Financial Times: Consortium to bid for Shell unit: “The sale of the LPG unit is part of a $10bn-$12bn (£5.5bn-£6.7bn) asset disposal programme implemented by Shell in the wake of its reserves overbooking scandal.” (ShellNews.net)
By Lina Saigol and James Boxell
Published: October 12 2004
Goldman Sachs Capital Partners has teamed up with Kohlberg, Kravis Roberts, the US private equity firm, to bid for Royal Dutch/Shell's liquefied petroleum gas business, which is valued at more than £1bn.
Shell has mandated Citigroup to sell the LPG business and is expected to send an information memorandum on the business to prospective buyers in January.
The sale of the LPG unit is part of a $10bn-$12bn (£5.5bn-£6.7bn) asset disposal programme implemented by Shell in the wake of its reserves overbooking scandal. The company is selling underperforming and non-core operations to help it finance $45bn of capital spending over the next three years as it tries to revitalise its stagnant exploration and production business.
The LPG sale is the latest Shell mandate won by Citigroup. The bank is working, along with NM Rothschild, on the creation of a corporate structure for the Anglo-Dutch oil group.
Citigroup is also advising on the possible multi-billion-dollar disposal of Intergen, the power generation business 68 per cent owned by Shell. The Goldman Sachs/KKR consortium is expected to be an early bidder when the LPG auction kicks off. The auction is likely to attract other equity partners.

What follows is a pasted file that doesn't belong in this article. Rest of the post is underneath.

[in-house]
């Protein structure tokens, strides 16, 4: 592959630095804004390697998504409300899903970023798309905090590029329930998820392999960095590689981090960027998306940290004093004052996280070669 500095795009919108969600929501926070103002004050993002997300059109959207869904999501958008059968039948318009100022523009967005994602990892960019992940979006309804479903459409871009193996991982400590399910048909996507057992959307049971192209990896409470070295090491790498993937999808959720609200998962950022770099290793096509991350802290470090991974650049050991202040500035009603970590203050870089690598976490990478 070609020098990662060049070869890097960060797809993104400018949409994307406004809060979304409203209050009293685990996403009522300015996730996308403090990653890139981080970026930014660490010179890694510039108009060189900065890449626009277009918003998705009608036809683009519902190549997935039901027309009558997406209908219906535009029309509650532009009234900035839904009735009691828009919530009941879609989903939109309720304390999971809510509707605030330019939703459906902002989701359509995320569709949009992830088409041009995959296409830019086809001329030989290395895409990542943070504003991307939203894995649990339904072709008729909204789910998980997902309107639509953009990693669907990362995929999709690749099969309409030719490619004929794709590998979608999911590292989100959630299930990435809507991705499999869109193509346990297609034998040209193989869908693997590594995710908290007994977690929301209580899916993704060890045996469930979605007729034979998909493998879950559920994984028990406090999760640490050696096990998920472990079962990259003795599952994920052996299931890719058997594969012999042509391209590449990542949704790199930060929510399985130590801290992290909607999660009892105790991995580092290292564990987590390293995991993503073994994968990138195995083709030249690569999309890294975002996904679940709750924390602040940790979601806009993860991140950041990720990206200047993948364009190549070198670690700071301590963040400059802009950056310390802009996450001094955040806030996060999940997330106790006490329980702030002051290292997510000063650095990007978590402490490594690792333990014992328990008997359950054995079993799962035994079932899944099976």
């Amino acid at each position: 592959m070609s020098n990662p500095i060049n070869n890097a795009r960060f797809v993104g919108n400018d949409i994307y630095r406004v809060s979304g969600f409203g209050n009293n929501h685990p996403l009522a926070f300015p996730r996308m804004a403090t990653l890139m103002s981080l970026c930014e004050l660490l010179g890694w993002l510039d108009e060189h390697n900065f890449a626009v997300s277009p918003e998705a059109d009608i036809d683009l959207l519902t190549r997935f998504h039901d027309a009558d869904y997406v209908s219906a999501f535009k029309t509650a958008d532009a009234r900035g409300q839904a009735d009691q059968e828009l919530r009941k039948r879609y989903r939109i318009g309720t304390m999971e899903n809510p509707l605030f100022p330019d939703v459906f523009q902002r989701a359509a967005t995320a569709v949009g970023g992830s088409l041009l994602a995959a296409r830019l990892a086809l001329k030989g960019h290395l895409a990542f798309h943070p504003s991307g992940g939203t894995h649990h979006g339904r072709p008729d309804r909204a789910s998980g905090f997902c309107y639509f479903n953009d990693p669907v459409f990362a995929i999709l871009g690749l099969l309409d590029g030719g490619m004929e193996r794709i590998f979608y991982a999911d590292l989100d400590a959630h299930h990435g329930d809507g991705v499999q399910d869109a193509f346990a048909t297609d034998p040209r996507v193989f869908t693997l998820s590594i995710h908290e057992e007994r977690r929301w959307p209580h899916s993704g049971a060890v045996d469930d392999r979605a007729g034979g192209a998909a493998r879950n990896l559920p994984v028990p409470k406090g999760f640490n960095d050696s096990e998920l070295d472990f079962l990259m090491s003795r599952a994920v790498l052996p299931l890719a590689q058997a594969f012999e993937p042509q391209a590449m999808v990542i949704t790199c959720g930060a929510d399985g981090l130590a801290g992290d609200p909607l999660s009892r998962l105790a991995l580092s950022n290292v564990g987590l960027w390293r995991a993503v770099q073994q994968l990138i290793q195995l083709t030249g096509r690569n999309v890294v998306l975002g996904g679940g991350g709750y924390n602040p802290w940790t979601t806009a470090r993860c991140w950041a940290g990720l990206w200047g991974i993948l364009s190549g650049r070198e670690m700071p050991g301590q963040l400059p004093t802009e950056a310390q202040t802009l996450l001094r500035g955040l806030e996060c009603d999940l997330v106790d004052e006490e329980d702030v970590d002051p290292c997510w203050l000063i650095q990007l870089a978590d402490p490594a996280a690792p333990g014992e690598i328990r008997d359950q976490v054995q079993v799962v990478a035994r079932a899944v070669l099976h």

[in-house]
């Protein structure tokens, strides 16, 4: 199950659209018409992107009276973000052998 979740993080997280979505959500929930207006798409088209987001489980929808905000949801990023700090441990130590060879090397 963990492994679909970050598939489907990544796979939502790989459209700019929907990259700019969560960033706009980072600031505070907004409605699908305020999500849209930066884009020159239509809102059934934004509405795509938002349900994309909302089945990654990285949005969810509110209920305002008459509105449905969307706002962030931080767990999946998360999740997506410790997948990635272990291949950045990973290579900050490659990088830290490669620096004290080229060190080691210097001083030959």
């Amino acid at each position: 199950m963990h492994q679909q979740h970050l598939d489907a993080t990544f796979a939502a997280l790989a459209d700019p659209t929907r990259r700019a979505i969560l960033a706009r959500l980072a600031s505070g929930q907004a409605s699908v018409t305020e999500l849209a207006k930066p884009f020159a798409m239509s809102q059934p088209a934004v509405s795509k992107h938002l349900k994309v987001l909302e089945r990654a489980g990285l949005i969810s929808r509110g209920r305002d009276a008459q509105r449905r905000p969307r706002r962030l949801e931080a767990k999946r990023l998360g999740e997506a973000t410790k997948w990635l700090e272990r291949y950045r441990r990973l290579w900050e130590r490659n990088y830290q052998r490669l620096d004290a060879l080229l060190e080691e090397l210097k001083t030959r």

JPMorgan Partners, which teamed up last year with Candover and 3i, the UK-based buy-out firms, to buy the upstream part of ABB's oil, gas and petrochemicals division, will also consider bidding for the arm.
PAI Partners, the French buyout group, is also expected to take a look, given its experience in the sector when it bought a stake in Antargaz, the leading LPG distributor in France. Blackstone Group and Cinven, two other buy-out houses, are also likely to ask to see the sales memorandum. Shell's LPG unit is suited to a leveraged buy-out because of its stable cash flows.
People familiar with the situation said the assets would be less attractive for a strategic buyer because of antitrust issues. However, any interested trade buyer could team up with one of the financial bidders.
Last month, Shell said it had already been approached by a bidder for the LPG business, but did not disclose its identity. It declined to comment yesterday on the sale process.
As well as disposals in its downstream business, Shell also plans $5bn of asset sales in exploration and production over the next three years. Recent sales include all of its oilfields in Bangladesh and Thailand.
So far this year, it has sold twice the assets earmarked in 2003 for disposal in 2004.
Credit Suisse First Boston and Lazard have been retained to help assess options for Shell's $6bn Basell plastics joint venture with BASF, including a sale or initial public offering.